(*please note …this letter was converted from a .pdf document, excluding Party logo/graphics.)
July 15, 2015
Dear Mr. Gourlay,
Thank you for your organization`s work promoting conservation in
Canada. Protection, preservation, and the restoration of our environment
are essential to the biodiversity of our planet, and to the health and
economy of this, and future, generations.
I am pleased to provide the following responses to the questions you
posed to party leaders regarding commitments to conservation.
Your first question dealt with the work of Canada’s Commission of
Conservation – which operated in the early 20th century. As you are
aware, the mandate of the Commission included numerous issues,
including fisheries, game and fur-bearing animals, forests, lands and
planning, minerals, and water and water powers. While the federal
government has a primary authority over the management of fisheries,
and over trans-boundary waters, provinces are primarily responsible for
the management of their natural resources. Until recently, federal
environmental assessment and other legislative protections were
designed to govern their development, but changes made to
environmental laws in omnibus budget bills have made sustainability little
more than an afterthought.
The approach to conservation must include the provinces, territories and
other levels of government, First Nations, Inuit and Métis peoples, civil
society groups, scientists, and concerned Canadians. Expert advice to
assess and advise on conservation is not only a good idea, it is necessary
to ensure our long-term viability.
Declaring December 11th ‘A Day for Our Common Future’ and work to
enshrine the principles of sustainable development as outlined by the
Brundtland Commission in Canada are worthy ideas. As you may be
aware, as Minister of the Environment in Quebec, I was responsible for
enacting the first Sustainable Development Act. In this Parliament, the
NDP brought forward legislation, Bill C-481, to integrate sustainable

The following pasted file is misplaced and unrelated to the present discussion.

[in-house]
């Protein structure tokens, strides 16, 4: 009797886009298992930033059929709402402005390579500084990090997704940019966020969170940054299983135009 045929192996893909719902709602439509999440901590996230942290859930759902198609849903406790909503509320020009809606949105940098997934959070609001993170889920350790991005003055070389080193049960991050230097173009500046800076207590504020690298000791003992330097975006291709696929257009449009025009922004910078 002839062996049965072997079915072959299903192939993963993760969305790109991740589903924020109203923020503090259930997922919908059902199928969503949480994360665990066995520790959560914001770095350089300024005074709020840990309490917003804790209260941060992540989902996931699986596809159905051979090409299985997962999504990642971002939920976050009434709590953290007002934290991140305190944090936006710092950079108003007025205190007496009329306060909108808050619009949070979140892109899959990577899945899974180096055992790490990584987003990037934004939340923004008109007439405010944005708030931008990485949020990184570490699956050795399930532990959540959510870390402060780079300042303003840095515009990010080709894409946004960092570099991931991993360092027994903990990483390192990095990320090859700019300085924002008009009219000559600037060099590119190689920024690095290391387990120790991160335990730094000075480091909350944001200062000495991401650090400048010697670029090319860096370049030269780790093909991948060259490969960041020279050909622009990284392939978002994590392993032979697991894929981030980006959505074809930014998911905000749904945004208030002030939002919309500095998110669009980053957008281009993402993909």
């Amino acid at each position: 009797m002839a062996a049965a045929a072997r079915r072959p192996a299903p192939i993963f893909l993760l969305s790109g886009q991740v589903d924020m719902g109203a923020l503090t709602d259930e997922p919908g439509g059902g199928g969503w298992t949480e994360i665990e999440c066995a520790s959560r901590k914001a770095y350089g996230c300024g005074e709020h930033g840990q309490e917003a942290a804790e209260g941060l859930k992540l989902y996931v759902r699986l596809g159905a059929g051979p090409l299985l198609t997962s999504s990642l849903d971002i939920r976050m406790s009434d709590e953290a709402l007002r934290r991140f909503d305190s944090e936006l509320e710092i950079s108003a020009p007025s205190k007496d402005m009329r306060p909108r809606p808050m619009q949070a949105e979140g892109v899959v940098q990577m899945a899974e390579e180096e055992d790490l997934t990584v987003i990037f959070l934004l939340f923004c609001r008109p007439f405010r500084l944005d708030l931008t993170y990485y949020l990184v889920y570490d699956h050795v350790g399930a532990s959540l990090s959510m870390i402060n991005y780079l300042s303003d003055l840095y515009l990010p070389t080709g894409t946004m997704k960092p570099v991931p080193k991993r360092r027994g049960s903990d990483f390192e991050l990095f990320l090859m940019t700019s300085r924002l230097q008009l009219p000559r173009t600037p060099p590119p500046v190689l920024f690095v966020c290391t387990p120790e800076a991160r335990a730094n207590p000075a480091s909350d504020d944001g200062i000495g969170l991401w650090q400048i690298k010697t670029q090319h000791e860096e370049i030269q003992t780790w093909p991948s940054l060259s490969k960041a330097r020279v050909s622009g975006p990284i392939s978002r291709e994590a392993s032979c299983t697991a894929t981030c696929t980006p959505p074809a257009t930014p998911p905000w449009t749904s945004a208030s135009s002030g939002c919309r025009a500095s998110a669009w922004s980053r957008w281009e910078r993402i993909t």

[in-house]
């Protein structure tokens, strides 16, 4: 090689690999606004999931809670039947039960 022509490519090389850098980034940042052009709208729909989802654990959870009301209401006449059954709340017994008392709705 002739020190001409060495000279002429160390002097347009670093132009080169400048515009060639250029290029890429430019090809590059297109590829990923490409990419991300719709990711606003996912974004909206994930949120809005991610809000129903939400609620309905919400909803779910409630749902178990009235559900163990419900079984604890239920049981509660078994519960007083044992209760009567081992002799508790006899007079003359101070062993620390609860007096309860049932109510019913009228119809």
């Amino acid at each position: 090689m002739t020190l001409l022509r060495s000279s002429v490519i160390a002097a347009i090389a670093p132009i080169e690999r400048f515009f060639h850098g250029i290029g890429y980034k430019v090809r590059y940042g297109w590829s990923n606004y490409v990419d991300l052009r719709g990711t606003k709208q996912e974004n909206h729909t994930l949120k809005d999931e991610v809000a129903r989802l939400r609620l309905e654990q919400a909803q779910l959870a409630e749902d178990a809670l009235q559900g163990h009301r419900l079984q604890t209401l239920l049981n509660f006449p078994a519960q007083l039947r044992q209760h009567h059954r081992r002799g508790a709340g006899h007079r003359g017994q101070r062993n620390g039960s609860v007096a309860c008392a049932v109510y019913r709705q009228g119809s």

development into the public policy decision-making process by, among
other things, ensuring that bills and regulations are studied by the
Minister of Justice and comply with the principles of the Sustainable
Development Act before they are passed, to shift towards a greener
Canada through concrete measures to change our policies, and to
respond to Canadians’ concerns about climate change, the biodiversity of
our planet and the natural beauty of our country.
Your third question dealt with engaging the various sectors, levels of
government, and the public in a Canada -wide Conference on
Conservation and Development in 2017. As previously mentioned,
consultation is essential for informed public decision making, and is
necessary for gaining social license. Canada’s 150th birthday is a timely
anniversary to take stock of Canada’s environment, and to set goals for
our next 150 years.
Although Canada has made commitments to the International Convention
on Biological Diversity, this Conservative government has cut scientific
capacity and compromised Environment Canada’s ability to properly
implement management plans. The Conservatives simply don’t
understand that protecting the environment is not a luxury, it is essential
to our survival. As countries around the world take action to deal with
threats to the marine environment, deep cuts to science, research and
conservation in the Department of Fisheries and Oceans, Environment
Canada, and Parks Canada have crippled our ability to achieve those
targets. We are falling far short of the progress made by most developed
countries, as Canada continues to lag when it comes to meeting national
and international commitments to protect marine biodiversity and in the
creation of Marine Protected Areas.
An NDP government would respect our commitments, restore our
scientific capacity, and put the resources in place to make Canada an
international leader, rather than a laggard, on biodiversity, conservation,
and protected areas.
Tom Mulcair, P.C., M.P.
Leader of the Official Opposition
New Democratic Party of Canada